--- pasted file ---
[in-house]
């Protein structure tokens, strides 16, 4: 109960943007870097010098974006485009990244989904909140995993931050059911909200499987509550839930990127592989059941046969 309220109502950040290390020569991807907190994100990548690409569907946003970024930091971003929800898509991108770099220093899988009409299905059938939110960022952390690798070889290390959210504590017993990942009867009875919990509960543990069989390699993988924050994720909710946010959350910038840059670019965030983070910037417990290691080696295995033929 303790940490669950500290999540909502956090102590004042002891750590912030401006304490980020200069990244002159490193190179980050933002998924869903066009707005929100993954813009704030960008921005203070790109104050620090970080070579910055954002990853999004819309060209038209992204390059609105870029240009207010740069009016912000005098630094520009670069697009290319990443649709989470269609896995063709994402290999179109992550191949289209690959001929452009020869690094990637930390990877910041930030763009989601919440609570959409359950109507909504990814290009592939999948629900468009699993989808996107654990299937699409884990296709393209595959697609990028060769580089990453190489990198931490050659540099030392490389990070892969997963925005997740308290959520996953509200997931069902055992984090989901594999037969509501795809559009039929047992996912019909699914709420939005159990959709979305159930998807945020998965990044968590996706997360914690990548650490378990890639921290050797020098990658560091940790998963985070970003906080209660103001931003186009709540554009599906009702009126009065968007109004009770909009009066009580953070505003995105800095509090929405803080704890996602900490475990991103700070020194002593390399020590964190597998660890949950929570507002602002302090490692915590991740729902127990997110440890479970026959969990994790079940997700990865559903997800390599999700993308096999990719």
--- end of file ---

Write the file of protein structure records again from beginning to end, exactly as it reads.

[in-house]
């Protein structure tokens, strides 16, 4: 109960943007870097010098974006485009990244989904909140995993931050059911909200499987509550839930990127592989059941046969 309220109502950040290390020569991807907190994100990548690409569907946003970024930091971003929800898509991108770099220093899988009409299905059938939110960022952390690798070889290390959210504590017993990942009867009875919990509960543990069989390699993988924050994720909710946010959350910038840059670019965030983070910037417990290691080696295995033929 303790940490669950500290999540909502956090102590004042002891750590912030401006304490980020200069990244002159490193190179980050933002998924869903066009707005929100993954813009704030960008921005203070790109104050620090970080070579910055954002990853999004819309060209038209992204390059609105870029240009207010740069009016912000005098630094520009670069697009290319990443649709989470269609896995063709994402290999179109992550191949289209690959001929452009020869690094990637930390990877910041930030763009989601919440609570959409359950109507909504990814290009592939999948629900468009699993989808996107654990299937699409884990296709393209595959697609990028060769580089990453190489990198931490050659540099030392490389990070892969997963925005997740308290959520996953509200997931069902055992984090989901594999037969509501795809559009039929047992996912019909699914709420939005159990959709979305159930998807945020998965990044968590996706997360914690990548650490378990890639921290050797020098990658560091940790998963985070970003906080209660103001931003186009709540554009599906009702009126009065968007109004009770909009009066009580953070505003995105800095509090929405803080704890996602900490475990991103700070020194002593390399020590964190597998660890949950929570507002602002302090490692915590991740729902127990997110440890479970026959969990994790079940997700990865559903997800390599999700993308096999990719």